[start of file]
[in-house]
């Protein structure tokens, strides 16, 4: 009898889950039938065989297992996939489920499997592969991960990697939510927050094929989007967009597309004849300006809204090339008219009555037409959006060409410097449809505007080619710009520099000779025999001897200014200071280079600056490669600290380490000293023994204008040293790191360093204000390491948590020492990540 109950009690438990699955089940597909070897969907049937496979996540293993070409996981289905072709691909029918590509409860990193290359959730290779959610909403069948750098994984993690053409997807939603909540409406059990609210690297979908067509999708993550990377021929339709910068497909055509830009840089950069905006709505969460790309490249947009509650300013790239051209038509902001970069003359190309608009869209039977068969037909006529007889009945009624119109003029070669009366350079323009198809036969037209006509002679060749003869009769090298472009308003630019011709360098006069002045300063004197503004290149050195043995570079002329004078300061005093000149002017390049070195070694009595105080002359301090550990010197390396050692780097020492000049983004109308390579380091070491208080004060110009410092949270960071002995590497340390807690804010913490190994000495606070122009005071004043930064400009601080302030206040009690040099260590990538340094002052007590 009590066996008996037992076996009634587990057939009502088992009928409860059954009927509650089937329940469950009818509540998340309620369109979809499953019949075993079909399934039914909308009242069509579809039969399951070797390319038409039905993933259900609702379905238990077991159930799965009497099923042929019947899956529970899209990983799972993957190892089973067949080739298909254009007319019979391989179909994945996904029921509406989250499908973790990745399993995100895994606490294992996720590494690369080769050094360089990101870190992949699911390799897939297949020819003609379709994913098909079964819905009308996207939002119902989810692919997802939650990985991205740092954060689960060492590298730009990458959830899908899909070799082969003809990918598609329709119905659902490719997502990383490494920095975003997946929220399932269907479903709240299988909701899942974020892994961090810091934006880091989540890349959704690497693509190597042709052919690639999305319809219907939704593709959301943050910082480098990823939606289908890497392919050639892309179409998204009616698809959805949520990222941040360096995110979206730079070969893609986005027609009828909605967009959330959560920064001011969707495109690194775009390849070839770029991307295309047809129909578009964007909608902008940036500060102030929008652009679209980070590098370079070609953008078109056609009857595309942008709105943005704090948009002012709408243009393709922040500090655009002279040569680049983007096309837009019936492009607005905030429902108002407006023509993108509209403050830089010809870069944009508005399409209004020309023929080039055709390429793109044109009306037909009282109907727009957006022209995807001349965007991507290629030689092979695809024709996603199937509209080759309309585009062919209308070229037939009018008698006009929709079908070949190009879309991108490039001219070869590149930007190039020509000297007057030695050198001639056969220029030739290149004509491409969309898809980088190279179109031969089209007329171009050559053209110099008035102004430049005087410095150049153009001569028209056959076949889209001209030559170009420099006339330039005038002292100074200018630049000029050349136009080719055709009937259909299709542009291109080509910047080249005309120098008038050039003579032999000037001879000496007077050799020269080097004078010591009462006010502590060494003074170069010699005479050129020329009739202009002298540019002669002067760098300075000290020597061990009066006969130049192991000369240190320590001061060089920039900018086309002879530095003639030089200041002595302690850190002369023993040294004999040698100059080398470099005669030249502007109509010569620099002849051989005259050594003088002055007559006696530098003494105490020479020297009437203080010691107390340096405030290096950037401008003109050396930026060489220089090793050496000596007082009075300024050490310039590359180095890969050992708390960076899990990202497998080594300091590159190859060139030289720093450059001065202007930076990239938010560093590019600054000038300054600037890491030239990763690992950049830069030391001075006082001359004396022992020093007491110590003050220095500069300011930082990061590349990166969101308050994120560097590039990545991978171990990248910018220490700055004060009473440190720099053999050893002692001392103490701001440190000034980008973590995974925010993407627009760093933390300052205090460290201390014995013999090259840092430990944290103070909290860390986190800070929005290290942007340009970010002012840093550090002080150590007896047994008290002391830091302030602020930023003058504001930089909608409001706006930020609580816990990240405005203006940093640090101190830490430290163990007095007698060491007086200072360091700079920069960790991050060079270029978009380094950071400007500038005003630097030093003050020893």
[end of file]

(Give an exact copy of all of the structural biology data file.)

[in-house]
């Protein structure tokens, strides 16, 4: 009898889950039938065989297992996939489920499997592969991960990697939510927050094929989007967009597309004849300006809204090339008219009555037409959006060409410097449809505007080619710009520099000779025999001897200014200071280079600056490669600290380490000293023994204008040293790191360093204000390491948590020492990540 109950009690438990699955089940597909070897969907049937496979996540293993070409996981289905072709691909029918590509409860990193290359959730290779959610909403069948750098994984993690053409997807939603909540409406059990609210690297979908067509999708993550990377021929339709910068497909055509830009840089950069905006709505969460790309490249947009509650300013790239051209038509902001970069003359190309608009869209039977068969037909006529007889009945009624119109003029070669009366350079323009198809036969037209006509002679060749003869009769090298472009308003630019011709360098006069002045300063004197503004290149050195043995570079002329004078300061005093000149002017390049070195070694009595105080002359301090550990010197390396050692780097020492000049983004109308390579380091070491208080004060110009410092949270960071002995590497340390807690804010913490190994000495606070122009005071004043930064400009601080302030206040009690040099260590990538340094002052007590 009590066996008996037992076996009634587990057939009502088992009928409860059954009927509650089937329940469950009818509540998340309620369109979809499953019949075993079909399934039914909308009242069509579809039969399951070797390319038409039905993933259900609702379905238990077991159930799965009497099923042929019947899956529970899209990983799972993957190892089973067949080739298909254009007319019979391989179909994945996904029921509406989250499908973790990745399993995100895994606490294992996720590494690369080769050094360089990101870190992949699911390799897939297949020819003609379709994913098909079964819905009308996207939002119902989810692919997802939650990985991205740092954060689960060492590298730009990458959830899908899909070799082969003809990918598609329709119905659902490719997502990383490494920095975003997946929220399932269907479903709240299988909701899942974020892994961090810091934006880091989540890349959704690497693509190597042709052919690639999305319809219907939704593709959301943050910082480098990823939606289908890497392919050639892309179409998204009616698809959805949520990222941040360096995110979206730079070969893609986005027609009828909605967009959330959560920064001011969707495109690194775009390849070839770029991307295309047809129909578009964007909608902008940036500060102030929008652009679209980070590098370079070609953008078109056609009857595309942008709105943005704090948009002012709408243009393709922040500090655009002279040569680049983007096309837009019936492009607005905030429902108002407006023509993108509209403050830089010809870069944009508005399409209004020309023929080039055709390429793109044109009306037909009282109907727009957006022209995807001349965007991507290629030689092979695809024709996603199937509209080759309309585009062919209308070229037939009018008698006009929709079908070949190009879309991108490039001219070869590149930007190039020509000297007057030695050198001639056969220029030739290149004509491409969309898809980088190279179109031969089209007329171009050559053209110099008035102004430049005087410095150049153009001569028209056959076949889209001209030559170009420099006339330039005038002292100074200018630049000029050349136009080719055709009937259909299709542009291109080509910047080249005309120098008038050039003579032999000037001879000496007077050799020269080097004078010591009462006010502590060494003074170069010699005479050129020329009739202009002298540019002669002067760098300075000290020597061990009066006969130049192991000369240190320590001061060089920039900018086309002879530095003639030089200041002595302690850190002369023993040294004999040698100059080398470099005669030249502007109509010569620099002849051989005259050594003088002055007559006696530098003494105490020479020297009437203080010691107390340096405030290096950037401008003109050396930026060489220089090793050496000596007082009075300024050490310039590359180095890969050992708390960076899990990202497998080594300091590159190859060139030289720093450059001065202007930076990239938010560093590019600054000038300054600037890491030239990763690992950049830069030391001075006082001359004396022992020093007491110590003050220095500069300011930082990061590349990166969101308050994120560097590039990545991978171990990248910018220490700055004060009473440190720099053999050893002692001392103490701001440190000034980008973590995974925010993407627009760093933390300052205090460290201390014995013999090259840092430990944290103070909290860390986190800070929005290290942007340009970010002012840093550090002080150590007896047994008290002391830091302030602020930023003058504001930089909608409001706006930020609580816990990240405005203006940093640090101190830490430290163990007095007698060491007086200072360091700079920069960790991050060079270029978009380094950071400007500038005003630097030093003050020893």